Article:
not complete, but R is.
Completeness is a property of metrics, not topologies. There are topologically equivalent
metrics such that one is complete and the other not. For example, for x, y R set
d

(x, y) =

x
1 +[x[

y
1 +[y[

One can check that the map x


x
1+|x|
is a homeomorphism of R and (1, 1) (with the sub-
space topology). d

is dened on R so that this map is an isometry of (R, d

) and ((1, 1), d)


where d denotes the usual metric. It follows that (R, d

) is a well-dened metric space


homeomorphic to (R, d). Further, (1, 2, 3, . . .) is cauchy yet not convergent in (R, d

).
Now we turn our attention to the Baire category theorem. A subset Y of a topological
space X is said to be dense if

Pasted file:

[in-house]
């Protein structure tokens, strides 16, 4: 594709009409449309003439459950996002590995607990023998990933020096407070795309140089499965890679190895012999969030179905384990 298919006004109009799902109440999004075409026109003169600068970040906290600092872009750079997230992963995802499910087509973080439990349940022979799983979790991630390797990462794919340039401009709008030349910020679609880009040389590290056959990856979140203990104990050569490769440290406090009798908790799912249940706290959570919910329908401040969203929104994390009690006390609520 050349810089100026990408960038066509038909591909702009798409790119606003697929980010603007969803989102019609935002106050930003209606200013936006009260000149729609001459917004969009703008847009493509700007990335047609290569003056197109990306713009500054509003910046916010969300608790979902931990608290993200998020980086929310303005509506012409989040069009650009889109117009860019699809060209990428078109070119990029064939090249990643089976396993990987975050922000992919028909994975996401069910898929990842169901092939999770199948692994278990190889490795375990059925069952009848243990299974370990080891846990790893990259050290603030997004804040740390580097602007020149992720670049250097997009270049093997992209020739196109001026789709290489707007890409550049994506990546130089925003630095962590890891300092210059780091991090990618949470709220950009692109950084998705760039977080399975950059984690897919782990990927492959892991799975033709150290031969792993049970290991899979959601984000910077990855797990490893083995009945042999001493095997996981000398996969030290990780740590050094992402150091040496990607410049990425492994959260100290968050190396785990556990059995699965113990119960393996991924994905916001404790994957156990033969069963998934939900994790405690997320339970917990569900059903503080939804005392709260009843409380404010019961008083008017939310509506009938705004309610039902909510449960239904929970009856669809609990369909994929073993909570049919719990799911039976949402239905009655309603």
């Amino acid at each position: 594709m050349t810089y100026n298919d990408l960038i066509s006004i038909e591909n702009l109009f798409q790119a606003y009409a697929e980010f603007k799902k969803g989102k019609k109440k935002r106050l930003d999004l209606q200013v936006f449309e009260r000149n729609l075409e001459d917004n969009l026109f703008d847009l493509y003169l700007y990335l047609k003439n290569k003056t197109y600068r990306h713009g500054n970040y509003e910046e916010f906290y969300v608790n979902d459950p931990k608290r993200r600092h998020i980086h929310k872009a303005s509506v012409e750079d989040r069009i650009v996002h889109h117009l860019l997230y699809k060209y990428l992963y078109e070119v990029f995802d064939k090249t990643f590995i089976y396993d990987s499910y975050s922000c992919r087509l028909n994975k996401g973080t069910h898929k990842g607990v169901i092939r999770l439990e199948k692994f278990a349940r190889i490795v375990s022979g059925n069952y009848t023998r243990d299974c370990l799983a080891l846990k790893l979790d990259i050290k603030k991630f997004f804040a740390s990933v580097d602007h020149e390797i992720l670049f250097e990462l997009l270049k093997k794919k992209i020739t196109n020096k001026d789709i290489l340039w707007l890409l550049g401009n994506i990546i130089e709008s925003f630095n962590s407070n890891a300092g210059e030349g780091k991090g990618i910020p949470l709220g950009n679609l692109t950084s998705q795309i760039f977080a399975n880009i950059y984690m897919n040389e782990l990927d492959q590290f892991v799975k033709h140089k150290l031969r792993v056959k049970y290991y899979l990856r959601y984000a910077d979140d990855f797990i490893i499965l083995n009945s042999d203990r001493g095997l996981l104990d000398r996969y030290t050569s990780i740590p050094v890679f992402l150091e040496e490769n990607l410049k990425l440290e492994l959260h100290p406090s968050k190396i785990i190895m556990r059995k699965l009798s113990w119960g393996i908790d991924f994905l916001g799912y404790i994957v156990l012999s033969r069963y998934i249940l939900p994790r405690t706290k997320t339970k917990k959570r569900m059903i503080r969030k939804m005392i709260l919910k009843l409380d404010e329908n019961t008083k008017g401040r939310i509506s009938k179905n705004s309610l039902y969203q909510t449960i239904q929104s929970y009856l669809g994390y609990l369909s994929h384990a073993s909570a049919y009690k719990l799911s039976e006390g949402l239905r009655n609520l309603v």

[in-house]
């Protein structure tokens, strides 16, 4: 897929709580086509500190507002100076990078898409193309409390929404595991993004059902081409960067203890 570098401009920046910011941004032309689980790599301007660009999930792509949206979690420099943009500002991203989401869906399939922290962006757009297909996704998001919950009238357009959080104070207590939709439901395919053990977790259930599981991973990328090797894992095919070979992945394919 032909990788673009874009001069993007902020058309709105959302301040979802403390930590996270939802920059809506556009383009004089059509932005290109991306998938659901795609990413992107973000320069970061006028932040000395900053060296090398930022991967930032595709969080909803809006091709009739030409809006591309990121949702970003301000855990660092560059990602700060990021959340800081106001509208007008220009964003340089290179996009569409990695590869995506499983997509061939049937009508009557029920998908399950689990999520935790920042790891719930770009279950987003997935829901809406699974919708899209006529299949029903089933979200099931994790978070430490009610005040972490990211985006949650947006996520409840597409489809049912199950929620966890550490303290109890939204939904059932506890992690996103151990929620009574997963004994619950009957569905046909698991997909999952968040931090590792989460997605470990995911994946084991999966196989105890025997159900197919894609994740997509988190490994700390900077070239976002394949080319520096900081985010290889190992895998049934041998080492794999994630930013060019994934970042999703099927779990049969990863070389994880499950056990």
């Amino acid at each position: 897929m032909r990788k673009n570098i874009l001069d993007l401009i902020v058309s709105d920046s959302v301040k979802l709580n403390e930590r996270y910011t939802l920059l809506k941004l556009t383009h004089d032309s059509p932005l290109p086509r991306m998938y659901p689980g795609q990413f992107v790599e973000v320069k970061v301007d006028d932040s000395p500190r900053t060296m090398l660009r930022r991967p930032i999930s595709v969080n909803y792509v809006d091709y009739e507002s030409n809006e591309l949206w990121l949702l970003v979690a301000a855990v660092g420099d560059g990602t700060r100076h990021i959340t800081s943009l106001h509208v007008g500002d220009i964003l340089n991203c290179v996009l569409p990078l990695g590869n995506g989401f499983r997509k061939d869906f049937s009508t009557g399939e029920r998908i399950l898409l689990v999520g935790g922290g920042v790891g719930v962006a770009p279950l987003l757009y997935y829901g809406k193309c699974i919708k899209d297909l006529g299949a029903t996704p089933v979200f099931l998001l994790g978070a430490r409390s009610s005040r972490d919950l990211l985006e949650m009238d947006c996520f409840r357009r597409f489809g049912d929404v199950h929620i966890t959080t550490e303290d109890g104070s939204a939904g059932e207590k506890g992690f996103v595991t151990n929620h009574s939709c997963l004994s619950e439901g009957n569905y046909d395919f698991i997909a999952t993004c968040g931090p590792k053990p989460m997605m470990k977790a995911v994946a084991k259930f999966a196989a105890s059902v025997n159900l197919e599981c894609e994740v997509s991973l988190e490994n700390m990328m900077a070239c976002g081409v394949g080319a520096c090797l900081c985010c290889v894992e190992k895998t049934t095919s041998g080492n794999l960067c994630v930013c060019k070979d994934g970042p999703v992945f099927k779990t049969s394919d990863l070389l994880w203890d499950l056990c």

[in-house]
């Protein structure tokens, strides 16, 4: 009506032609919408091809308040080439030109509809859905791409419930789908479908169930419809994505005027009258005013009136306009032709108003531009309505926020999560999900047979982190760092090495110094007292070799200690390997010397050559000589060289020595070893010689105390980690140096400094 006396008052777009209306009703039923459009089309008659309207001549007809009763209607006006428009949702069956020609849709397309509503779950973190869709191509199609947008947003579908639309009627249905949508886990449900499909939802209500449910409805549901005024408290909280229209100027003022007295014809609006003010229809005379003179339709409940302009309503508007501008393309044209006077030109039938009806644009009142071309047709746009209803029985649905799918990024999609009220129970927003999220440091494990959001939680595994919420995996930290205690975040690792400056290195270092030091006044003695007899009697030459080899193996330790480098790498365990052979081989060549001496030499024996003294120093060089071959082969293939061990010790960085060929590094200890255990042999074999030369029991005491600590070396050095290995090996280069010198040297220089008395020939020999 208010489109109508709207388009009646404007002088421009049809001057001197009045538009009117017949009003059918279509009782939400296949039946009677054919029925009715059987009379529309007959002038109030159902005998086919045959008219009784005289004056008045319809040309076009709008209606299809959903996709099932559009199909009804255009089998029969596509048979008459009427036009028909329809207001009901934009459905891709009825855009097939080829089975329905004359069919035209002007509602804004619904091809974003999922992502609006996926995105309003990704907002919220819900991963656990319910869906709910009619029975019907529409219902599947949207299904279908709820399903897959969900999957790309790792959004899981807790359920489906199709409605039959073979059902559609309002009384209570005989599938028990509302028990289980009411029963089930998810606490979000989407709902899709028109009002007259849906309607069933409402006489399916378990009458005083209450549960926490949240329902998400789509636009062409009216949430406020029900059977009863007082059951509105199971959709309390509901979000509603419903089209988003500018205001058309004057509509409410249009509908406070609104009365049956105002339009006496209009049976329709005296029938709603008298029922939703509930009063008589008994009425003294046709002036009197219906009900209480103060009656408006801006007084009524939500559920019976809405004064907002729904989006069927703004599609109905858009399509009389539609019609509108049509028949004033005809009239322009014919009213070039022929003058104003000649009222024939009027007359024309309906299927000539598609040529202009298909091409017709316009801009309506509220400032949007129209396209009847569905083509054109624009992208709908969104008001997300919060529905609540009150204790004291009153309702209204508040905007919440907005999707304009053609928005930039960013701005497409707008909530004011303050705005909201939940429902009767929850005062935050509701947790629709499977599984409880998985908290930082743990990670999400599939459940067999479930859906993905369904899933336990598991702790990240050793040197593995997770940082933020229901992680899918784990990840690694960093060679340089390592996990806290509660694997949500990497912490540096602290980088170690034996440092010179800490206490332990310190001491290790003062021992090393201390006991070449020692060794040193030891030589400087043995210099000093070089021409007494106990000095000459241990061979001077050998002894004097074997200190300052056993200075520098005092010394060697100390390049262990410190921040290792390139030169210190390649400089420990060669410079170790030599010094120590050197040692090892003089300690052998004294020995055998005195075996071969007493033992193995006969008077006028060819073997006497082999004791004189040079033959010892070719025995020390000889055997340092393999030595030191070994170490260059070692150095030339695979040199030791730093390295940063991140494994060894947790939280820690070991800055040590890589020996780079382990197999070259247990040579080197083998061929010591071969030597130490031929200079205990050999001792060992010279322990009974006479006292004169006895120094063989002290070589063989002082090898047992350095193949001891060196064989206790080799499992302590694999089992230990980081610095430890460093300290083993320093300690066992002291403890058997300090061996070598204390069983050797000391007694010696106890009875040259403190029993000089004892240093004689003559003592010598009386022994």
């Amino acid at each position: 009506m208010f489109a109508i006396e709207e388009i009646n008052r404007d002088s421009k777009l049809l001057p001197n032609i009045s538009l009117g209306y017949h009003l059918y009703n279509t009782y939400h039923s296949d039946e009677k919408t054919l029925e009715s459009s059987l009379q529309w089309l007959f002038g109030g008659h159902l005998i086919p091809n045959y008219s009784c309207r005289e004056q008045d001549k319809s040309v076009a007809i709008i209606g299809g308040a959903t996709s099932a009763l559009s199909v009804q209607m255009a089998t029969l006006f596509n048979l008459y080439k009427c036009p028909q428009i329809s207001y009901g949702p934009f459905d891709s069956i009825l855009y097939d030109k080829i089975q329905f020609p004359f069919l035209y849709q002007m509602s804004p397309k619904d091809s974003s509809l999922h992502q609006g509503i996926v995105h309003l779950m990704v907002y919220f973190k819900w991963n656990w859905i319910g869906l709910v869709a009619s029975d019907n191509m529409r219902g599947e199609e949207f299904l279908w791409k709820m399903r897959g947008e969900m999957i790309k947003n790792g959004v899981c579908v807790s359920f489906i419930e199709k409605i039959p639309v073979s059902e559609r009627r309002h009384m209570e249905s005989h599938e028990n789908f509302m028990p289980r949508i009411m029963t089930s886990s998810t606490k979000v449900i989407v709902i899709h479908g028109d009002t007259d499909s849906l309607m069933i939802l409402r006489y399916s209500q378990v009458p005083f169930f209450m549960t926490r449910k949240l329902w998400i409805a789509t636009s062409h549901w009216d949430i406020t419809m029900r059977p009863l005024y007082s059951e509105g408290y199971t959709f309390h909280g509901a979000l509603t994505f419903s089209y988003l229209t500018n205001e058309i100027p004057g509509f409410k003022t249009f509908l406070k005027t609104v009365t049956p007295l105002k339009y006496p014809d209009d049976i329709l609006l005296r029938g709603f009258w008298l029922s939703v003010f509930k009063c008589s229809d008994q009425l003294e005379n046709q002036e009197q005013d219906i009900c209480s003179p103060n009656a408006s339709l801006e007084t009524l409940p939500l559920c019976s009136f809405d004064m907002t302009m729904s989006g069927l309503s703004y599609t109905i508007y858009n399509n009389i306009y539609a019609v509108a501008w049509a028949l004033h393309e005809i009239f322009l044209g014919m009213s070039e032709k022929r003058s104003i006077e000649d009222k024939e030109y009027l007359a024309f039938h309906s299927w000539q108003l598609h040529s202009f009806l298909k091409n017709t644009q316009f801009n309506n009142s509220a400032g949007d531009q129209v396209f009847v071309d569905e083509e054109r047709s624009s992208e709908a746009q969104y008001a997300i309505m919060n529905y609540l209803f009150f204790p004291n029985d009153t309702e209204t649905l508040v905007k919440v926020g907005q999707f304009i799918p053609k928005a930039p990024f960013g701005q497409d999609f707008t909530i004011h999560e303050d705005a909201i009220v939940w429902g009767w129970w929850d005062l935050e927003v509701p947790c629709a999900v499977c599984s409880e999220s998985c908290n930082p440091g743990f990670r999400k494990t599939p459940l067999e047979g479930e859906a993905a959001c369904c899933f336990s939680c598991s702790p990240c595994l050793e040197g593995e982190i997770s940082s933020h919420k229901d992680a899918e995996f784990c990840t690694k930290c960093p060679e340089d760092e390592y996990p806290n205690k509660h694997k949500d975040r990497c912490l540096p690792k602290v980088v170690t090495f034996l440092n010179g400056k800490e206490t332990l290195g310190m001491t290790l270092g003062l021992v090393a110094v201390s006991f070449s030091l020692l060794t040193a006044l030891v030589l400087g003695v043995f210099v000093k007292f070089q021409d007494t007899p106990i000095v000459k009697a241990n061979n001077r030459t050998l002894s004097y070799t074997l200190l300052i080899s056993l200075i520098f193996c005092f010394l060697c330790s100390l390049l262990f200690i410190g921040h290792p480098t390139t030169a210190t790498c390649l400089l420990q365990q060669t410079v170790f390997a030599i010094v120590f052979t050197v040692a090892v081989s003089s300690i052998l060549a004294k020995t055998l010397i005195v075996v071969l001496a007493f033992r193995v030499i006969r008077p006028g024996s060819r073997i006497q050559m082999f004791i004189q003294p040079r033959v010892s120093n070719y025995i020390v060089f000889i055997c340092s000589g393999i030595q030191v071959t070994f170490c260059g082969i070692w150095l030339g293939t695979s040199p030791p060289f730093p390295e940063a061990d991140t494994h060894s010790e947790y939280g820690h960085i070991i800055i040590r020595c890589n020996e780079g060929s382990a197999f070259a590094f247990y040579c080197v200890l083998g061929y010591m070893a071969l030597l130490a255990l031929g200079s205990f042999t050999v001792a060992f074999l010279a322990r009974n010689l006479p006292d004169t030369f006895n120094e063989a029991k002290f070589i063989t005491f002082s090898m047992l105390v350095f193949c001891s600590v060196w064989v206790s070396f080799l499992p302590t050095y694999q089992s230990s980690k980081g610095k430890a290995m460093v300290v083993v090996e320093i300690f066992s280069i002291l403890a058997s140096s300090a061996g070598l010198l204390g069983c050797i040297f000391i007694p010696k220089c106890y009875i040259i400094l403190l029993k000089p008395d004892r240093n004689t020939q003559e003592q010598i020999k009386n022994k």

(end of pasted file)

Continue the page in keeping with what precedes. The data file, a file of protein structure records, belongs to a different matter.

Y = X. Because the closure of Y may be described as the
set of all elements of X whose open neighborhoods always intersect Y , Y is dense i every
nonempty open set U of X intersects Y .
Theorem 8 (Baire). Let X be a complete metric space, and let O
n
(n ) be a countable
collection of dense open sets. Then

n
O
n
is dense.
Proof. Let U be a nonempty open set. We show that U and

n
O
n
contain a common
element. Since O
0
is dense, we may introduce an element x
0
U O
0
. Since U O
0
is
open, we may introduce a positive real number r such that B(x
0
, r) U O
0
. Then let
r
0
< r. Set B
0
:= B(x
0
, r
0
) and note B
0
U O
0
. Next, we note that B
0
is a nonempty
open set, and as O
1
is dense, we may introduce x
1
B
0
O
1
. Since B
0
O
1
is open, we
may introduce an r

> 0 such that B(x


1